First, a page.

Mobile carriers vie for sales after suspensionSince Tuesday, the first day that the nation’s top three mobile carriers resumed sales after serving a government-sanctioned 45-day business suspension, the mobile communications market has already showed signs of becoming overheated.
The carriers battled on Tuesday to offer lower smartphone prices, new monthly plans and recently launched mobile devices.
According to the Korea Telecommunications Operators Association (KTOA) yesterday, 57,154 people changed their mobile carrier on Tuesday. The Korea Communications Commission set a limit that if more than 24,000 people switch carriers per day, it indicates the market is overheated.
The nation’s No. 1 mobile company SK Telecom attracted 29,489 customers from other carriers, which is a record for one day. The number is more than quadruple the daily average of 6,236 new subscribers that SK Telecom’s signed up when it was the only mobile phone company in operation while KT and LG U+ were serving their suspensions.
LG U+ posted 14,883 new customers and KT attracted 12,782.
SK Telecom, which risks seeing its market share fall below 50 percent after losing 140,000 subscribers during its business suspension, is upping its marketing promotions.
Officials cited demand built up during the operation-suspension period as the main reason for the high number of new subscribers.
“There has been pent up demand as mobile carriers have been suspended from operating for 45 days in a row. Also, the price cuts on mobile devices that started yesterday also brought a higher number of mobile portability,” said a spokesman for SK Telecom.
“KT also saw its subscribers suddenly shoot up when it resumed sales on its own after it ended its 45 days of business suspension,” said another industry observer. “As the three mobile carriers all have resumed sales, SK Telecom, which had the longest straight business suspension of 45 days from April 5 until May 19, is expected to see its number of subscribers soar.”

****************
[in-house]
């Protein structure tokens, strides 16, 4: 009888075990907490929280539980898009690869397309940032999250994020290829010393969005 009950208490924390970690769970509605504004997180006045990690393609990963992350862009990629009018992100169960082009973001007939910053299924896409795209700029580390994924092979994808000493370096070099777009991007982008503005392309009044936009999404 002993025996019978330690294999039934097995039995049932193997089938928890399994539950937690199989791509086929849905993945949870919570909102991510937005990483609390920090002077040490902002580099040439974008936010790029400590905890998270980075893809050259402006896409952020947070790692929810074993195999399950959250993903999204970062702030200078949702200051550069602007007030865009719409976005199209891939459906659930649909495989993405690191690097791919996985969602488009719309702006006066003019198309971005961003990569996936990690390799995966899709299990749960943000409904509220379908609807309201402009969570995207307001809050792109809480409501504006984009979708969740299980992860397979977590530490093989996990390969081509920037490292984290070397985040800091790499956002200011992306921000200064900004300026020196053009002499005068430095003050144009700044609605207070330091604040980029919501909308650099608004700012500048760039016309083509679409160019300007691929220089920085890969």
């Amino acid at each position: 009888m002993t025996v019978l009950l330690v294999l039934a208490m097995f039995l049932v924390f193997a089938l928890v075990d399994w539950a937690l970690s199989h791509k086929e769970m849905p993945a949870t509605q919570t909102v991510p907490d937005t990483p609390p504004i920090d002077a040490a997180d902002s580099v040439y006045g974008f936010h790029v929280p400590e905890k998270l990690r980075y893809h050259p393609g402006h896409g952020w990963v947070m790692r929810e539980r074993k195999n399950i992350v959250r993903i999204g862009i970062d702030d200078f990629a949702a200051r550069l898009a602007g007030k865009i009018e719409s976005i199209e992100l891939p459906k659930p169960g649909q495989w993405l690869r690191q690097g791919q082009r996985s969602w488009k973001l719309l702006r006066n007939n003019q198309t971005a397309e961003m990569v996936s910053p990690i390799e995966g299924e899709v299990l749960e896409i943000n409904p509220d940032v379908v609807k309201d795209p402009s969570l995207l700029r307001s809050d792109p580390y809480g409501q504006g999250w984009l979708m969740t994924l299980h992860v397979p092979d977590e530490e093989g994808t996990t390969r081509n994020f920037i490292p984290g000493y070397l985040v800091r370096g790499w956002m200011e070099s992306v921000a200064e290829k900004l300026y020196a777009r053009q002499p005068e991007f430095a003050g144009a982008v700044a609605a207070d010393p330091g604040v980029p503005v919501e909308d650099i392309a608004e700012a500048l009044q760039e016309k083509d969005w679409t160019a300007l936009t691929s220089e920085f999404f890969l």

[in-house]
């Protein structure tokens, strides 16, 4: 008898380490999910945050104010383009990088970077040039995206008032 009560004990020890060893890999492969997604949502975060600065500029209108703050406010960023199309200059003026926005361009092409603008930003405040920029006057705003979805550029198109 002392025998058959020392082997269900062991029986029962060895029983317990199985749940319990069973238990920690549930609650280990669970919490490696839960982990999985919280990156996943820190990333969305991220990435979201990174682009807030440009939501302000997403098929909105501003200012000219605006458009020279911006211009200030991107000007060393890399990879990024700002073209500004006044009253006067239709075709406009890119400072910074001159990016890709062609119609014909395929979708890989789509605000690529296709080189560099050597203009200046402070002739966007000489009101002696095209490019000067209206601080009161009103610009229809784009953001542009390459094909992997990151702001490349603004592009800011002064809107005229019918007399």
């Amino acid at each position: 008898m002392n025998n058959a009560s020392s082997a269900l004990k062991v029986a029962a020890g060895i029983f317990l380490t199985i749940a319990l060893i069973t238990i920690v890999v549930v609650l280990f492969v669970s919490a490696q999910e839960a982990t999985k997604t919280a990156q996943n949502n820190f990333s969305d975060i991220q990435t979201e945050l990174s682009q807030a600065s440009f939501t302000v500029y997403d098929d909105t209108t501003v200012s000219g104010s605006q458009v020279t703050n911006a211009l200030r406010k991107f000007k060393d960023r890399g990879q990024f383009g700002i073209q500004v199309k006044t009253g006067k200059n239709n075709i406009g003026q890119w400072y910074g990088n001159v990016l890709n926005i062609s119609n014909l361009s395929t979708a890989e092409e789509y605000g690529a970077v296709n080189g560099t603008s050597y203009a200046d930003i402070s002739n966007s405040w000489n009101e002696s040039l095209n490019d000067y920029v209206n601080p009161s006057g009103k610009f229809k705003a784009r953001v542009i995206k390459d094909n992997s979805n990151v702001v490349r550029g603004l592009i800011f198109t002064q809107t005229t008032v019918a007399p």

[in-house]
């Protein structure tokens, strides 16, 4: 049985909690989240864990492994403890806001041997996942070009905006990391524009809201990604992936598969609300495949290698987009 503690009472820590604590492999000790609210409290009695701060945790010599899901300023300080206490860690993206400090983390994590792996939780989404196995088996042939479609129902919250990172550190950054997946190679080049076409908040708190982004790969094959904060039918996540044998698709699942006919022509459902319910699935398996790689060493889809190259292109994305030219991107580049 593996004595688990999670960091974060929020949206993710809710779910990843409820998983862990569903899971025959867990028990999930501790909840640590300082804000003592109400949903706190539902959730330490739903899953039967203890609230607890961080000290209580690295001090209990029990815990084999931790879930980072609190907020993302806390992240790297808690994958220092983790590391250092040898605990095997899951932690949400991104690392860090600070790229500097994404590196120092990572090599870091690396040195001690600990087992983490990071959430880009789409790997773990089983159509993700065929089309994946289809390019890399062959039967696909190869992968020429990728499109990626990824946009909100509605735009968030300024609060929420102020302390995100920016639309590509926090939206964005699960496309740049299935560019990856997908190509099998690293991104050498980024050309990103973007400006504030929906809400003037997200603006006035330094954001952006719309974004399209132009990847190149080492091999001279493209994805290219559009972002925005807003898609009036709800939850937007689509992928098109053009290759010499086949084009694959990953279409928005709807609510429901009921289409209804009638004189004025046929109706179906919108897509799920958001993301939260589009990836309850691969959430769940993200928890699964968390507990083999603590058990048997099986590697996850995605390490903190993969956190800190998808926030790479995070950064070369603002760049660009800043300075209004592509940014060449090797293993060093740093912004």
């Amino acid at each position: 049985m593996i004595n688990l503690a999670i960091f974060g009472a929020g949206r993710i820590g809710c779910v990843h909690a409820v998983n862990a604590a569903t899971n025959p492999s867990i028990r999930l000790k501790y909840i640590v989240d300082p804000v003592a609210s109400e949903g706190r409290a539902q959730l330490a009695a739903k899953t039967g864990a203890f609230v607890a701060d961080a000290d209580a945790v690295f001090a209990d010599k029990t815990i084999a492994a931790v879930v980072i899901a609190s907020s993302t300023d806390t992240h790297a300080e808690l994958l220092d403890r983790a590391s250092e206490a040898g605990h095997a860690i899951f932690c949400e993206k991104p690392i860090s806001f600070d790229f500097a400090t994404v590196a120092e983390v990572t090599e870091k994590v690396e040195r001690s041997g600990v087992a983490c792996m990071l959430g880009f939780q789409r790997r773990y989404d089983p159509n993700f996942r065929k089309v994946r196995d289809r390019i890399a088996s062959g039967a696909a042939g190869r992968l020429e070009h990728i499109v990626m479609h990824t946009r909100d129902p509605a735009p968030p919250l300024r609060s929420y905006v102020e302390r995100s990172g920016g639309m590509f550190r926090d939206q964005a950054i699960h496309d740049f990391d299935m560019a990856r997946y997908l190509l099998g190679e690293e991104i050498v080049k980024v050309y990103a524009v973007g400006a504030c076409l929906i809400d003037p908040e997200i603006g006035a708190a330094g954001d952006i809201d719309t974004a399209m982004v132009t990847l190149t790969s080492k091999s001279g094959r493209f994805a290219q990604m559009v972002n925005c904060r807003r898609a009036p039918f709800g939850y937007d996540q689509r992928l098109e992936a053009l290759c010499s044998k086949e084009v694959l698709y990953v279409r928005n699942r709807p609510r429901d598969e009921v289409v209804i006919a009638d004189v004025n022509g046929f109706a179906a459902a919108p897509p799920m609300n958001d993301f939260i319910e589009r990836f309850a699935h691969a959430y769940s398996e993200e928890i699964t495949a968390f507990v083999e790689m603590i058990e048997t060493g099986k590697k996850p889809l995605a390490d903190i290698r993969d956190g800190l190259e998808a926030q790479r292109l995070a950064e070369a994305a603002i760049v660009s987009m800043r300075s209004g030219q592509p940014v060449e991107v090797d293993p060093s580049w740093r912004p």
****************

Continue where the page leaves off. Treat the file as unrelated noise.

On Tuesday, the three mobile carriers dropped the price of LG Electronics’ G2 and Optimus G Pro and Pantech’s Vega Iron by 150,000 won to 250,000 won ($146 to $243), which also encouraged people to change carriers and buy new phones.
According to the mobile communications industry, SK Telecom was selling its Galaxy S5 for 190,000 won on Tuesday, in addition to LG’s Optimus G Pro for 199,900 won and Pantech’s Vega Iron 2 for 73,200 won.
Some raised suspicions that SK Telecom had offered illegal subsidies on its smartphones after announcing it would secure its 50 percent market share and is set to recover losses incurred during its suspension. SK Telecom denied the claim.
“We have strengthened our sales and retail network as well as cut the price of mobile devices the most among the three mobile carriers,” said a spokesman for SK Telecom.
“It would not be easy for mobile carriers to attract customers by pouring out subsidies as they did before. The government’s will to crack down on the illegal subsidies is too strong and mobile carriers are planning to compete by lowering the prices of mobile phones and including monthly plans instead of subsidies,” said one source.
Meanwhile, KT, the nation’s No. 2 mobile network operator, said yesterday its subscribers exceeded nine million in the four months since it began offering LTE.
BY KIM JUNG-YOON [firstname.lastname@example.org]
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